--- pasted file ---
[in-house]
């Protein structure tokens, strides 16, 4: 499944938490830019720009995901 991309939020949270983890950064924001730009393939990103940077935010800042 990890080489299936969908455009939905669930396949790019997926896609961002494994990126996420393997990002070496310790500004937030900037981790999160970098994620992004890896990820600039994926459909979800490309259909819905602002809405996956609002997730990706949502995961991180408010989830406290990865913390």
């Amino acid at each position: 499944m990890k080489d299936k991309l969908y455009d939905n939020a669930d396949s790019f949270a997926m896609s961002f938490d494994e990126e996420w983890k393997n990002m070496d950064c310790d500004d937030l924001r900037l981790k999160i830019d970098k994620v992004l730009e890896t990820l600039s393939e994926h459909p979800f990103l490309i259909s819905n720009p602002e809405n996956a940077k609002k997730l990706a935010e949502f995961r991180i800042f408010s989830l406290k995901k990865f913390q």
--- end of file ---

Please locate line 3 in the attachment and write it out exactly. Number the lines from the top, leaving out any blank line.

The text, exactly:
């Amino acid at each position: 499944m990890k080489d299936k991309l969908y455009d939905n939020a669930d396949s790019f949270a997926m896609s961002f938490d494994e990126e996420w983890k393997n990002m070496d950064c310790d500004d937030l924001r900037l981790k999160i830019d970098k994620v992004l730009e890896t990820l600039s393939e994926h459909p979800f990103l490309i259909s819905n720009p602002e809405n996956a940077k609002k997730l990706a935010e949502f995961r991180i800042f408010s989830l406290k995901k990865f913390q």